1. Expert Member
            Michael Maines | | #12

            Malcolm, I don't love encapsulating rim joists with interior foam either, but at least they are usually thin and can dry easily to the exterior in most cases. You're probably right, though--I've just had enough bad experiences with SIPs that I'm cautious about any chances of moisture issues, as they are not easily fixed.

          2. Expert Member
            MALCOLM TAYLOR | | #14


            I take your p0int. SIPs worry me in the best of circumstances. I've been thinking about this detail for a while using framed walls, and that's where my mind was.

            With seismic concerns out here I've become increasingly wary of framing small ledges, and have reverted to canting the outside of the stem-walls to reduce the thickness of the bearing surface. But I like the idea of not having to monkey with the top of the wall at all. Where I am I'd only need 1 1/2" of foam on top (under the slab). What I haven't done is run any of this by my structural engineer. I wonder how comfortable he would be having the slab above the stem-walls in a shake?

          3. LawrenceMartin | | #16

            I think you are both starting to hit on an issue in building in Climate Zone 6. I specified the SIP panels for two reasons. 1) minimum external insulation would be very thick, and 2) I wanted to dry in the house as quickly as possible. On my last house in the Denver area, no one wanted to do the exterior foam. In a rural area where this house would go, I think it would be even harder. I haven’t found a solution that solves all the issues. Last week, I saw an article in JLC by Michael Anschel about using Huber Zip R12 and then a maximum of 2” of closed-cell foam in the cavities. But, that amount of insulation seemed to be too little to me (R12 c.i. + r13 cavity). In this detail, however, the ZIP R12 could overlap the foundation by an inch and protect the mudsill. But, then it creates the earlier problem that Malcolm brought up about standard stud lengths which sends me back to the more conventional Option B.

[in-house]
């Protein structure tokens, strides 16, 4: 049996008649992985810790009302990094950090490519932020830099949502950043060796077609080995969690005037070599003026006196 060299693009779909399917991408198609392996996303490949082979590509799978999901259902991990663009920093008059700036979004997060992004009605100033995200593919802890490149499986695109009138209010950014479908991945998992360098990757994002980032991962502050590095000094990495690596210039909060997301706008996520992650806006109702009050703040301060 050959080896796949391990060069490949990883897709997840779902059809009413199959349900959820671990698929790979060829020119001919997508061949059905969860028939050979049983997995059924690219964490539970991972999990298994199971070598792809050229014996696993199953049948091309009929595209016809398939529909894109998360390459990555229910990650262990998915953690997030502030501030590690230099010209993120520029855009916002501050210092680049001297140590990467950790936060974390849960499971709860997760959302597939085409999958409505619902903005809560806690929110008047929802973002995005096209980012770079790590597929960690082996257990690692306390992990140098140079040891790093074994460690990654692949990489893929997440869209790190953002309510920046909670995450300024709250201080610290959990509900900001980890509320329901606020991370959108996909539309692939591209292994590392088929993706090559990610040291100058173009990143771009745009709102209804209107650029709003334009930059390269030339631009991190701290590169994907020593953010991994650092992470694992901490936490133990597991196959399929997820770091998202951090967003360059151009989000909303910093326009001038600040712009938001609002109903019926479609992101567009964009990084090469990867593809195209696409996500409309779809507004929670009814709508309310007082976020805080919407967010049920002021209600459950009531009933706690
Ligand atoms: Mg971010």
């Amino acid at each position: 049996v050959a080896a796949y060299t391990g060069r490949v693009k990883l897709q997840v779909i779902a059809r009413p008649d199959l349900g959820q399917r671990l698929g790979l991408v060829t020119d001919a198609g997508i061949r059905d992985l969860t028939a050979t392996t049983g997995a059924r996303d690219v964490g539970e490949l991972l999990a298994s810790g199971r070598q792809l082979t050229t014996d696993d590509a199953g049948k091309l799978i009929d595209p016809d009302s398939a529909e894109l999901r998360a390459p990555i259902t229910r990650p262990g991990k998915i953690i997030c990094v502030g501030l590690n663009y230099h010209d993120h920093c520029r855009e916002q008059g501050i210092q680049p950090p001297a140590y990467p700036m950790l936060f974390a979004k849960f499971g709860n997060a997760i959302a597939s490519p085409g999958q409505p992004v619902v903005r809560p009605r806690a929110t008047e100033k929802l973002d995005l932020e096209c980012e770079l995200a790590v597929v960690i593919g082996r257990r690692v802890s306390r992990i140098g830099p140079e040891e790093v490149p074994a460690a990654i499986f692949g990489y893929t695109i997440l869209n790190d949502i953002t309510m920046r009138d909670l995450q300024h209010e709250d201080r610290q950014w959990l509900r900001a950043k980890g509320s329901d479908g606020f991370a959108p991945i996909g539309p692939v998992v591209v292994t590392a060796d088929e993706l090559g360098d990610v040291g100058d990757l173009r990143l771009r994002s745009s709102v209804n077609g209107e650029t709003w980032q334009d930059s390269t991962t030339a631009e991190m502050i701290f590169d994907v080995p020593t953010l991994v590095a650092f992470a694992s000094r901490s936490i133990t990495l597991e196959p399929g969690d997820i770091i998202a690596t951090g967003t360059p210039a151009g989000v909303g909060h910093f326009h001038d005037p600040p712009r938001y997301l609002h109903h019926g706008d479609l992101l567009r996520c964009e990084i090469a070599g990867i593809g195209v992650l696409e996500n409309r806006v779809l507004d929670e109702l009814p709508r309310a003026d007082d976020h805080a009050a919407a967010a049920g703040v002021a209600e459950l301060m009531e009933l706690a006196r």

JLC Article:

          4. Expert Member
            Michael Maines | | #18

            Lawrence, on a custom house I never worry too much about using standard stud lengths, as cutting longer studs to length is pretty quick. On production building it matters, but with high ceilings being popular now, 8' or 10' studs are at least as common as precuts (92 5/8" in the northeast, with other lengths common in some places) for custom homes.